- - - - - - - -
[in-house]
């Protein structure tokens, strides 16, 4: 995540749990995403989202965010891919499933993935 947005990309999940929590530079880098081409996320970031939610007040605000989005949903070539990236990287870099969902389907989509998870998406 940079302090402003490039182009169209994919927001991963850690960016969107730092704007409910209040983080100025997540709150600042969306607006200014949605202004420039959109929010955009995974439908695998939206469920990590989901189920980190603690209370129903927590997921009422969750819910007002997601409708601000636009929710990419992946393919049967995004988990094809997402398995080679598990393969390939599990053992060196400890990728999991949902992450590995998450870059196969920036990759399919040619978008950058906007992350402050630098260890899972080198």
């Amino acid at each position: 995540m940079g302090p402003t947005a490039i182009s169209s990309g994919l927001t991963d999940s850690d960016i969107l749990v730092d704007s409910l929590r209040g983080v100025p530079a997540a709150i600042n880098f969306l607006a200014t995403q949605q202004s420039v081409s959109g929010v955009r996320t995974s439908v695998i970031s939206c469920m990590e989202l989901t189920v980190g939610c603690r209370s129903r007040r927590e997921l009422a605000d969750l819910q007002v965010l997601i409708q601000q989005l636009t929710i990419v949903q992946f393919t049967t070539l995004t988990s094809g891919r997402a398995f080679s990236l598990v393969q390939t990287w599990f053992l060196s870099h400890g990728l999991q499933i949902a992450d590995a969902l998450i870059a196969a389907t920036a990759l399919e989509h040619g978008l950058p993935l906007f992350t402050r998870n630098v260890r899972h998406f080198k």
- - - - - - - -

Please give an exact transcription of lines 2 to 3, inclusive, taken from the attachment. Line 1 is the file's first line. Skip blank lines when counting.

């Protein structure tokens, strides 16, 4: 995540749990995403989202965010891919499933993935 947005990309999940929590530079880098081409996320970031939610007040605000989005949903070539990236990287870099969902389907989509998870998406 940079302090402003490039182009169209994919927001991963850690960016969107730092704007409910209040983080100025997540709150600042969306607006200014949605202004420039959109929010955009995974439908695998939206469920990590989901189920980190603690209370129903927590997921009422969750819910007002997601409708601000636009929710990419992946393919049967995004988990094809997402398995080679598990393969390939599990053992060196400890990728999991949902992450590995998450870059196969920036990759399919040619978008950058906007992350402050630098260890899972080198």
């Amino acid at each position: 995540m940079g302090p402003t947005a490039i182009s169209s990309g994919l927001t991963d999940s850690d960016i969107l749990v730092d704007s409910l929590r209040g983080v100025p530079a997540a709150i600042n880098f969306l607006a200014t995403q949605q202004s420039v081409s959109g929010v955009r996320t995974s439908v695998i970031s939206c469920m990590e989202l989901t189920v980190g939610c603690r209370s129903r007040r927590e997921l009422a605000d969750l819910q007002v965010l997601i409708q601000q989005l636009t929710i990419v949903q992946f393919t049967t070539l995004t988990s094809g891919r997402a398995f080679s990236l598990v393969q390939t990287w599990f053992l060196s870099h400890g990728l999991q499933i949902a992450d590995a969902l998450i870059a196969a389907t920036a990759l399919e989509h040619g978008l950058p993935l906007f992350t402050r998870n630098v260890r899972h998406f080198k």